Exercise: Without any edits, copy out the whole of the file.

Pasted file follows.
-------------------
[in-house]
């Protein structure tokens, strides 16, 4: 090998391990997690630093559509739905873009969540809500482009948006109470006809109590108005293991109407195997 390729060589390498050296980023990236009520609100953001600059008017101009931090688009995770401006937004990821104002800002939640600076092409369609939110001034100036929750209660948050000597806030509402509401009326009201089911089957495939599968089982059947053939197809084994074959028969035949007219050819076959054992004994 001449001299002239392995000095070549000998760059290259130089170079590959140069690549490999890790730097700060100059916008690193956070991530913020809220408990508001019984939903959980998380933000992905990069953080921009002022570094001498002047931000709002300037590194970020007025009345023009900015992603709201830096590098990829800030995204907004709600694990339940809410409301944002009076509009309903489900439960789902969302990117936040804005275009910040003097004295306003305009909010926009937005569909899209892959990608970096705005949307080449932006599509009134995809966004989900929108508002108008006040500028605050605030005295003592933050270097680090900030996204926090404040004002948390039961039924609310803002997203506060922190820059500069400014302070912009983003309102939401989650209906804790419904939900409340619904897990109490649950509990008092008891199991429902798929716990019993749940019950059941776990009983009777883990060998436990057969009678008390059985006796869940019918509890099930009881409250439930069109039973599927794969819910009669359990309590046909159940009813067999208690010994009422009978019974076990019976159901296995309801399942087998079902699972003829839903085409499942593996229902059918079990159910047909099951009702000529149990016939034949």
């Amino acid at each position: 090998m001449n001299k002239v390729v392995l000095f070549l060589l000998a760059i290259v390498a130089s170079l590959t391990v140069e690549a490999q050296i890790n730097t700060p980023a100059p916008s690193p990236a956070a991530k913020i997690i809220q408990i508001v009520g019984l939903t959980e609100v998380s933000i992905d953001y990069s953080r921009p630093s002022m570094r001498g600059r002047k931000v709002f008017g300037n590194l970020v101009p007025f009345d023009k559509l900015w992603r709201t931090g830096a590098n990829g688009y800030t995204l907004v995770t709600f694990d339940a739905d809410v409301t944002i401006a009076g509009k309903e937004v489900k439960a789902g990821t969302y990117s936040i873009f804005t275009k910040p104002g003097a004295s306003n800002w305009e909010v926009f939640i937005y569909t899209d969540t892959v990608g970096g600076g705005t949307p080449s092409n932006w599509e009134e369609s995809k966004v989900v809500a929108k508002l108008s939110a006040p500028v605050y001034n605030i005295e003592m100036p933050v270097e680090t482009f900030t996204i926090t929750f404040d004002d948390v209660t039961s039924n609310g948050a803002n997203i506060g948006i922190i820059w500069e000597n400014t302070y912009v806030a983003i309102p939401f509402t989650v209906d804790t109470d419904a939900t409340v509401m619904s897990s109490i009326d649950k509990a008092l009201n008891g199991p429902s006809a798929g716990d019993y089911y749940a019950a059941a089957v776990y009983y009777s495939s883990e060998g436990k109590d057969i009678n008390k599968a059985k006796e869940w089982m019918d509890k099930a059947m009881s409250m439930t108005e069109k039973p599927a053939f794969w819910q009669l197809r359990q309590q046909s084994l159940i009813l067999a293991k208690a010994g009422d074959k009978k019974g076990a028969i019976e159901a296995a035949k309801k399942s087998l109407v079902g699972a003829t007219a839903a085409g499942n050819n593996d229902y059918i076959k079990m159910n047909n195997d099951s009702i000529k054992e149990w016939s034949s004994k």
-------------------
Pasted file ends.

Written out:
[in-house]
């Protein structure tokens, strides 16, 4: 090998391990997690630093559509739905873009969540809500482009948006109470006809109590108005293991109407195997 390729060589390498050296980023990236009520609100953001600059008017101009931090688009995770401006937004990821104002800002939640600076092409369609939110001034100036929750209660948050000597806030509402509401009326009201089911089957495939599968089982059947053939197809084994074959028969035949007219050819076959054992004994 001449001299002239392995000095070549000998760059290259130089170079590959140069690549490999890790730097700060100059916008690193956070991530913020809220408990508001019984939903959980998380933000992905990069953080921009002022570094001498002047931000709002300037590194970020007025009345023009900015992603709201830096590098990829800030995204907004709600694990339940809410409301944002009076509009309903489900439960789902969302990117936040804005275009910040003097004295306003305009909010926009937005569909899209892959990608970096705005949307080449932006599509009134995809966004989900929108508002108008006040500028605050605030005295003592933050270097680090900030996204926090404040004002948390039961039924609310803002997203506060922190820059500069400014302070912009983003309102939401989650209906804790419904939900409340619904897990109490649950509990008092008891199991429902798929716990019993749940019950059941776990009983009777883990060998436990057969009678008390059985006796869940019918509890099930009881409250439930069109039973599927794969819910009669359990309590046909159940009813067999208690010994009422009978019974076990019976159901296995309801399942087998079902699972003829839903085409499942593996229902059918079990159910047909099951009702000529149990016939034949």
């Amino acid at each position: 090998m001449n001299k002239v390729v392995l000095f070549l060589l000998a760059i290259v390498a130089s170079l590959t391990v140069e690549a490999q050296i890790n730097t700060p980023a100059p916008s690193p990236a956070a991530k913020i997690i809220q408990i508001v009520g019984l939903t959980e609100v998380s933000i992905d953001y990069s953080r921009p630093s002022m570094r001498g600059r002047k931000v709002f008017g300037n590194l970020v101009p007025f009345d023009k559509l900015w992603r709201t931090g830096a590098n990829g688009y800030t995204l907004v995770t709600f694990d339940a739905d809410v409301t944002i401006a009076g509009k309903e937004v489900k439960a789902g990821t969302y990117s936040i873009f804005t275009k910040p104002g003097a004295s306003n800002w305009e909010v926009f939640i937005y569909t899209d969540t892959v990608g970096g600076g705005t949307p080449s092409n932006w599509e009134e369609s995809k966004v989900v809500a929108k508002l108008s939110a006040p500028v605050y001034n605030i005295e003592m100036p933050v270097e680090t482009f900030t996204i926090t929750f404040d004002d948390v209660t039961s039924n609310g948050a803002n997203i506060g948006i922190i820059w500069e000597n400014t302070y912009v806030a983003i309102p939401f509402t989650v209906d804790t109470d419904a939900t409340v509401m619904s897990s109490i009326d649950k509990a008092l009201n008891g199991p429902s006809a798929g716990d019993y089911y749940a019950a059941a089957v776990y009983y009777s495939s883990e060998g436990k109590d057969i009678n008390k599968a059985k006796e869940w089982m019918d509890k099930a059947m009881s409250m439930t108005e069109k039973p599927a053939f794969w819910q009669l197809r359990q309590q046909s084994l159940i009813l067999a293991k208690a010994g009422d074959k009978k019974g076990a028969i019976e159901a296995a035949k309801k399942s087998l109407v079902g699972a003829t007219a839903a085409g499942n050819n593996d229902y059918i076959k079990m159910n047909n195997d099951s009702i000529k054992e149990w016939s034949s004994k």